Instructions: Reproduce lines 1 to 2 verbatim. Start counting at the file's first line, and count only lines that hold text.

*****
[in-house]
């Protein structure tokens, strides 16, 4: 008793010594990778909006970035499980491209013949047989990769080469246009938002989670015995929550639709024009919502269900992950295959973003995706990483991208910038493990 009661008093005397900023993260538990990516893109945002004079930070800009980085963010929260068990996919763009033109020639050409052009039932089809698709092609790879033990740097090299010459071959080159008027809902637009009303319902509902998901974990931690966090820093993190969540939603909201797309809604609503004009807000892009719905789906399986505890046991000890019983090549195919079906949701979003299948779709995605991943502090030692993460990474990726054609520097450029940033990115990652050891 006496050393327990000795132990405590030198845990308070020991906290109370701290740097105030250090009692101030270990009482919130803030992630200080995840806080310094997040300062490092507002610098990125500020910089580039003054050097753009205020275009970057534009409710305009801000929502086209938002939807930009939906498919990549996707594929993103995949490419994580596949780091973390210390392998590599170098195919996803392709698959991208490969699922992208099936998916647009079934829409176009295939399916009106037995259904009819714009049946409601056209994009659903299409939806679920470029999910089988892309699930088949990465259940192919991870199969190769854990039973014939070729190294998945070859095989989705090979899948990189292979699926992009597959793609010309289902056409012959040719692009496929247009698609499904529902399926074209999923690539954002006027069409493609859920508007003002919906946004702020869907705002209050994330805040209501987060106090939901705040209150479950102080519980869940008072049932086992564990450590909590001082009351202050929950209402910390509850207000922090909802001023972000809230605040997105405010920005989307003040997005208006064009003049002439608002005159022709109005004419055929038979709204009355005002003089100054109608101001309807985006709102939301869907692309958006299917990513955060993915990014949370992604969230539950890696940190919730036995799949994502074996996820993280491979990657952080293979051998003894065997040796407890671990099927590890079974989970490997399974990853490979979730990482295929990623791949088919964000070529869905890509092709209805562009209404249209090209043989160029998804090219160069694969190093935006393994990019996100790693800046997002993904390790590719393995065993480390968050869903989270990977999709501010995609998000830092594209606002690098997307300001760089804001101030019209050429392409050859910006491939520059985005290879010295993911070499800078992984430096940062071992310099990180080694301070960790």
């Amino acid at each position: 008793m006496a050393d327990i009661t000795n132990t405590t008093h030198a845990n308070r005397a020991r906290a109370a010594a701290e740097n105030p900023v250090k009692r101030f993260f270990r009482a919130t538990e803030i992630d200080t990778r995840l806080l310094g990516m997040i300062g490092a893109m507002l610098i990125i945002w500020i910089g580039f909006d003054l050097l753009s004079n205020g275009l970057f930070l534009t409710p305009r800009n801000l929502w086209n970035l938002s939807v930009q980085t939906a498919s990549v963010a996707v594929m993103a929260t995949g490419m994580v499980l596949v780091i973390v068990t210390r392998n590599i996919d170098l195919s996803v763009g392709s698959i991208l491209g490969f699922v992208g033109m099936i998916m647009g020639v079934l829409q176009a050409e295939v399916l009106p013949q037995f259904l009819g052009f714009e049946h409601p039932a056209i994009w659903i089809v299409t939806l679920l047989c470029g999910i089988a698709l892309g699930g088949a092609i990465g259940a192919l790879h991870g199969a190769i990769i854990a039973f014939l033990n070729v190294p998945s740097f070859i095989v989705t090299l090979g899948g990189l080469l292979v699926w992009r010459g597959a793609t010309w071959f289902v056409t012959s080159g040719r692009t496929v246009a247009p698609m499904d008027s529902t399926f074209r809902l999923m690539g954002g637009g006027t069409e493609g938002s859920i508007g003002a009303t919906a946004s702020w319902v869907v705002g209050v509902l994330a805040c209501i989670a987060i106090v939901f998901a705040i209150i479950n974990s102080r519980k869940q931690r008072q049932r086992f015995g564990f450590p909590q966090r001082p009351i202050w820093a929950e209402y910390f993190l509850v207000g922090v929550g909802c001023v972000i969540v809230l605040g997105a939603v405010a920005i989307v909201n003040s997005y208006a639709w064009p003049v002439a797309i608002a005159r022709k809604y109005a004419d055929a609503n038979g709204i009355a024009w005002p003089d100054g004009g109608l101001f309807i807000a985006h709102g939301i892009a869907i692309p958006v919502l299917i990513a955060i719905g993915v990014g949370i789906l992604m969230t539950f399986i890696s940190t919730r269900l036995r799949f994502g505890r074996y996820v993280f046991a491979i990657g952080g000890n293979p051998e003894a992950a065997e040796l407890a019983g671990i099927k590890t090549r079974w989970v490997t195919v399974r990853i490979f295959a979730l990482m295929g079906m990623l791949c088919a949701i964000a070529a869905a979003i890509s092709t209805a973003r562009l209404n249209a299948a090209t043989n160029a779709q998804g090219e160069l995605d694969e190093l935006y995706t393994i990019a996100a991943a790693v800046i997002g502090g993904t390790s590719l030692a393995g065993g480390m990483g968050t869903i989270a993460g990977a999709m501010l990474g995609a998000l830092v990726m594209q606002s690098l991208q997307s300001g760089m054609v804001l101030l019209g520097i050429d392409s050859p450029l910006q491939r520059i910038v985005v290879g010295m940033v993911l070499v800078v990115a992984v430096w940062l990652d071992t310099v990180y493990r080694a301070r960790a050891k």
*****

[in-house]
């Protein structure tokens, strides 16, 4: 008793010594990778909006970035499980491209013949047989990769080469246009938002989670015995929550639709024009919502269900992950295959973003995706990483991208910038493990 009661008093005397900023993260538990990516893109945002004079930070800009980085963010929260068990996919763009033109020639050409052009039932089809698709092609790879033990740097090299010459071959080159008027809902637009009303319902509902998901974990931690966090820093993190969540939603909201797309809604609503004009807000892009719905789906399986505890046991000890019983090549195919079906949701979003299948779709995605991943502090030692993460990474990726054609520097450029940033990115990652050891 006496050393327990000795132990405590030198845990308070020991906290109370701290740097105030250090009692101030270990009482919130803030992630200080995840806080310094997040300062490092507002610098990125500020910089580039003054050097753009205020275009970057534009409710305009801000929502086209938002939807930009939906498919990549996707594929993103995949490419994580596949780091973390210390392998590599170098195919996803392709698959991208490969699922992208099936998916647009079934829409176009295939399916009106037995259904009819714009049946409601056209994009659903299409939806679920470029999910089988892309699930088949990465259940192919991870199969190769854990039973014939070729190294998945070859095989989705090979899948990189292979699926992009597959793609010309289902056409012959040719692009496929247009698609499904529902399926074209999923690539954002006027069409493609859920508007003002919906946004702020869907705002209050994330805040209501987060106090939901705040209150479950102080519980869940008072049932086992564990450590909590001082009351202050929950209402910390509850207000922090909802001023972000809230605040997105405010920005989307003040997005208006064009003049002439608002005159022709109005004419055929038979709204009355005002003089100054109608101001309807985006709102939301869907692309958006299917990513955060993915990014949370992604969230539950890696940190919730036995799949994502074996996820993280491979990657952080293979051998003894065997040796407890671990099927590890079974989970490997399974990853490979979730990482295929990623791949088919964000070529869905890509092709209805562009209404249209090209043989160029998804090219160069694969190093935006393994990019996100790693800046997002993904390790590719393995065993480390968050869903989270990977999709501010995609998000830092594209606002690098997307300001760089804001101030019209050429392409050859910006491939520059985005290879010295993911070499800078992984430096940062071992310099990180080694301070960790």